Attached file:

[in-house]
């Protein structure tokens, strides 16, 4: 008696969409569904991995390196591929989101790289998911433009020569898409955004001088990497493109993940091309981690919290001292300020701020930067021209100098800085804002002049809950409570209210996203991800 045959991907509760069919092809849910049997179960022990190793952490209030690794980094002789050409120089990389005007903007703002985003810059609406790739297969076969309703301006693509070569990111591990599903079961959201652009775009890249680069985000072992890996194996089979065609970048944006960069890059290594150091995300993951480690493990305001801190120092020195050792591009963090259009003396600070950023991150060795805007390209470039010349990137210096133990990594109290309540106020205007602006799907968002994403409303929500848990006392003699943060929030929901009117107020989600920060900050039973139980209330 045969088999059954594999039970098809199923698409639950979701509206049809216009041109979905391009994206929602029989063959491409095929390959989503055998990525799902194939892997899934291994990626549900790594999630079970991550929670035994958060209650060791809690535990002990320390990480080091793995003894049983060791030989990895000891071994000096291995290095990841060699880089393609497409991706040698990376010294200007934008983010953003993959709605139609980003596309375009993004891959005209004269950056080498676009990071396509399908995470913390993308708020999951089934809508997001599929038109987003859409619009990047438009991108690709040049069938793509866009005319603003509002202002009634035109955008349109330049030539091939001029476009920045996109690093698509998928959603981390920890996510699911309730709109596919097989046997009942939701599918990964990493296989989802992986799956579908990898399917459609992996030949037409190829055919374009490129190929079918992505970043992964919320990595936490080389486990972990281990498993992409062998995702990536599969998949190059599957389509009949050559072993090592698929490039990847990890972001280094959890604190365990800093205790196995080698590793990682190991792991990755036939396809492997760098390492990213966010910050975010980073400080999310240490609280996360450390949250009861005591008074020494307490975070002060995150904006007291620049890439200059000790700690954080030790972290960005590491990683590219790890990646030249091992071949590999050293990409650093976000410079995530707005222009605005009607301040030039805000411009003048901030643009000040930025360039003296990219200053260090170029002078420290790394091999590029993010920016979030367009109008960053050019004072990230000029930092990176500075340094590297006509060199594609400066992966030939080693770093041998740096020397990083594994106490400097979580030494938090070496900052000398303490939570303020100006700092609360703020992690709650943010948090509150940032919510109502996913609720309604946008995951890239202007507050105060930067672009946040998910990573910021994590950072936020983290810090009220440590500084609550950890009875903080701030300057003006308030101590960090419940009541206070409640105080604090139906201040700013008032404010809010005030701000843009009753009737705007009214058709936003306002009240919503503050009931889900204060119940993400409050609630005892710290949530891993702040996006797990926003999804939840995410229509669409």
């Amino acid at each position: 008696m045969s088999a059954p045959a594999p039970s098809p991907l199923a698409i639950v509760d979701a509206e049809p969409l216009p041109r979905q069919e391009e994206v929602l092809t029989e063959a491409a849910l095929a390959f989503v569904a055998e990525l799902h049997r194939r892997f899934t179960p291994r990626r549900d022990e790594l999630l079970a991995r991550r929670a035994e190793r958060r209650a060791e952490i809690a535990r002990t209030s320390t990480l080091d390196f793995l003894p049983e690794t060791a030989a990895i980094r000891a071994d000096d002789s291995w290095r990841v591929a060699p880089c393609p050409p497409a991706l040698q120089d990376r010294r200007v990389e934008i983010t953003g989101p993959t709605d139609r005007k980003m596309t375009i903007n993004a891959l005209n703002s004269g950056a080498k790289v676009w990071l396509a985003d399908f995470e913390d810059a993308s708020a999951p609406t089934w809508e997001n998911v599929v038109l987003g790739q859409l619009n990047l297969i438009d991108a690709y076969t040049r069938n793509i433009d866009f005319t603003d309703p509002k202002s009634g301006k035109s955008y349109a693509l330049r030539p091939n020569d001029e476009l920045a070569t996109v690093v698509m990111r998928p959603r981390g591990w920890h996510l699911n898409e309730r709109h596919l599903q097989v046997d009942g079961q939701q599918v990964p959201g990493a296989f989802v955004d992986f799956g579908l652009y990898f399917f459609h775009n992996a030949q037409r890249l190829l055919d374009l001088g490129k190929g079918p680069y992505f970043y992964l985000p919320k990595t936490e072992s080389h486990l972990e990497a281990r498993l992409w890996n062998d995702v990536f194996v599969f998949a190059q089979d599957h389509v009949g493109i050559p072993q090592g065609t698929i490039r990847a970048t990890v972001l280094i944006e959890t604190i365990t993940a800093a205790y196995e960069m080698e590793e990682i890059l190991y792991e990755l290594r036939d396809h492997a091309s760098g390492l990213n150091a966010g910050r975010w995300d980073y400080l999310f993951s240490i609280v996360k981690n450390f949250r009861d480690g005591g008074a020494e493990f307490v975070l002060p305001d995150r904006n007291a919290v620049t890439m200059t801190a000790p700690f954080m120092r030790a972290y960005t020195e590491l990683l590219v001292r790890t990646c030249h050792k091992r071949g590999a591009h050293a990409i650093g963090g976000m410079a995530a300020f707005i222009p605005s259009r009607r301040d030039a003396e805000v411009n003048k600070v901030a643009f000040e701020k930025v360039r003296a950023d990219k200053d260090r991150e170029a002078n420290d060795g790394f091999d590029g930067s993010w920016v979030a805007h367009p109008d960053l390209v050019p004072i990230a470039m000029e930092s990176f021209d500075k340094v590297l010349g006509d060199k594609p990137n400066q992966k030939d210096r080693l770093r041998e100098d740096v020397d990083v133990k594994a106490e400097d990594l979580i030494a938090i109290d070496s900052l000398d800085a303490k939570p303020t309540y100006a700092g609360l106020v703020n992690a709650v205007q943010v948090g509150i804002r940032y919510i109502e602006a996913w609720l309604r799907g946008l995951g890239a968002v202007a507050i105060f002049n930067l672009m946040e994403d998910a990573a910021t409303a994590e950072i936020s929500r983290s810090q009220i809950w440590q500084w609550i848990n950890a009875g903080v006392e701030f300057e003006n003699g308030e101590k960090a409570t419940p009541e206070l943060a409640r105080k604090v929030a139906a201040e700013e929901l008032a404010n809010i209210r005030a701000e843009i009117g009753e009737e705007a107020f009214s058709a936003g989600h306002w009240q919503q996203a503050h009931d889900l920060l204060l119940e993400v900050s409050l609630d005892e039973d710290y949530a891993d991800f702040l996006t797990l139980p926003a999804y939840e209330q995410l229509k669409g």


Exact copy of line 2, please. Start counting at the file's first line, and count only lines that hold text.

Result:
């Protein structure tokens, strides 16, 4: 008696969409569904991995390196591929989101790289998911433009020569898409955004001088990497493109993940091309981690919290001292300020701020930067021209100098800085804002002049809950409570209210996203991800 045959991907509760069919092809849910049997179960022990190793952490209030690794980094002789050409120089990389005007903007703002985003810059609406790739297969076969309703301006693509070569990111591990599903079961959201652009775009890249680069985000072992890996194996089979065609970048944006960069890059290594150091995300993951480690493990305001801190120092020195050792591009963090259009003396600070950023991150060795805007390209470039010349990137210096133990990594109290309540106020205007602006799907968002994403409303929500848990006392003699943060929030929901009117107020989600920060900050039973139980209330 045969088999059954594999039970098809199923698409639950979701509206049809216009041109979905391009994206929602029989063959491409095929390959989503055998990525799902194939892997899934291994990626549900790594999630079970991550929670035994958060209650060791809690535990002990320390990480080091793995003894049983060791030989990895000891071994000096291995290095990841060699880089393609497409991706040698990376010294200007934008983010953003993959709605139609980003596309375009993004891959005209004269950056080498676009990071396509399908995470913390993308708020999951089934809508997001599929038109987003859409619009990047438009991108690709040049069938793509866009005319603003509002202002009634035109955008349109330049030539091939001029476009920045996109690093698509998928959603981390920890996510699911309730709109596919097989046997009942939701599918990964990493296989989802992986799956579908990898399917459609992996030949037409190829055919374009490129190929079918992505970043992964919320990595936490080389486990972990281990498993992409062998995702990536599969998949190059599957389509009949050559072993090592698929490039990847990890972001280094959890604190365990800093205790196995080698590793990682190991792991990755036939396809492997760098390492990213966010910050975010980073400080999310240490609280996360450390949250009861005591008074020494307490975070002060995150904006007291620049890439200059000790700690954080030790972290960005590491990683590219790890990646030249091992071949590999050293990409650093976000410079995530707005222009605005009607301040030039805000411009003048901030643009000040930025360039003296990219200053260090170029002078420290790394091999590029993010920016979030367009109008960053050019004072990230000029930092990176500075340094590297006509060199594609400066992966030939080693770093041998740096020397990083594994106490400097979580030494938090070496900052000398303490939570303020100006700092609360703020992690709650943010948090509150940032919510109502996913609720309604946008995951890239202007507050105060930067672009946040998910990573910021994590950072936020983290810090009220440590500084609550950890009875903080701030300057003006308030101590960090419940009541206070409640105080604090139906201040700013008032404010809010005030701000843009009753009737705007009214058709936003306002009240919503503050009931889900204060119940993400409050609630005892710290949530891993702040996006797990926003999804939840995410229509669409």